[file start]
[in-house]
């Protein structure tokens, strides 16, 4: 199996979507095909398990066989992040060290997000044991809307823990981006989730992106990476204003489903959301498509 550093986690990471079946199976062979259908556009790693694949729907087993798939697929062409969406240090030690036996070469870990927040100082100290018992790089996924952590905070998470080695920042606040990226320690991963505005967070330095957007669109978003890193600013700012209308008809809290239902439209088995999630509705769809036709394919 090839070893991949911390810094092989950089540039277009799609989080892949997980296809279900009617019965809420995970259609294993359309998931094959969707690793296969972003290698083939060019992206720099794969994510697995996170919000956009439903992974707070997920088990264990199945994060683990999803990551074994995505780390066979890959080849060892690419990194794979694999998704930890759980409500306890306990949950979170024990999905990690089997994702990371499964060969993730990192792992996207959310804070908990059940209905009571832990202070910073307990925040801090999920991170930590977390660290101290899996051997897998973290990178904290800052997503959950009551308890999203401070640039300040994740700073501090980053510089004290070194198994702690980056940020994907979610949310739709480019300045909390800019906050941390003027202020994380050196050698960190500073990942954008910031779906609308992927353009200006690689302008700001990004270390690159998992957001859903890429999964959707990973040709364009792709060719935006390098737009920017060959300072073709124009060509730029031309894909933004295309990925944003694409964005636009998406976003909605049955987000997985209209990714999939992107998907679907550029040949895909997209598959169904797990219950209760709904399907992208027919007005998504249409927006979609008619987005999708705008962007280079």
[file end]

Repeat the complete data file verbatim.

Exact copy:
[in-house]
């Protein structure tokens, strides 16, 4: 199996979507095909398990066989992040060290997000044991809307823990981006989730992106990476204003489903959301498509 550093986690990471079946199976062979259908556009790693694949729907087993798939697929062409969406240090030690036996070469870990927040100082100290018992790089996924952590905070998470080695920042606040990226320690991963505005967070330095957007669109978003890193600013700012209308008809809290239902439209088995999630509705769809036709394919 090839070893991949911390810094092989950089540039277009799609989080892949997980296809279900009617019965809420995970259609294993359309998931094959969707690793296969972003290698083939060019992206720099794969994510697995996170919000956009439903992974707070997920088990264990199945994060683990999803990551074994995505780390066979890959080849060892690419990194794979694999998704930890759980409500306890306990949950979170024990999905990690089997994702990371499964060969993730990192792992996207959310804070908990059940209905009571832990202070910073307990925040801090999920991170930590977390660290101290899996051997897998973290990178904290800052997503959950009551308890999203401070640039300040994740700073501090980053510089004290070194198994702690980056940020994907979610949310739709480019300045909390800019906050941390003027202020994380050196050698960190500073990942954008910031779906609308992927353009200006690689302008700001990004270390690159998992957001859903890429999964959707990973040709364009792709060719935006390098737009920017060959300072073709124009060509730029031309894909933004295309990925944003694409964005636009998406976003909605049955987000997985209209990714999939992107998907679907550029040949895909997209598959169904797990219950209760709904399907992208027919007005998504249409927006979609008619987005999708705008962007280079």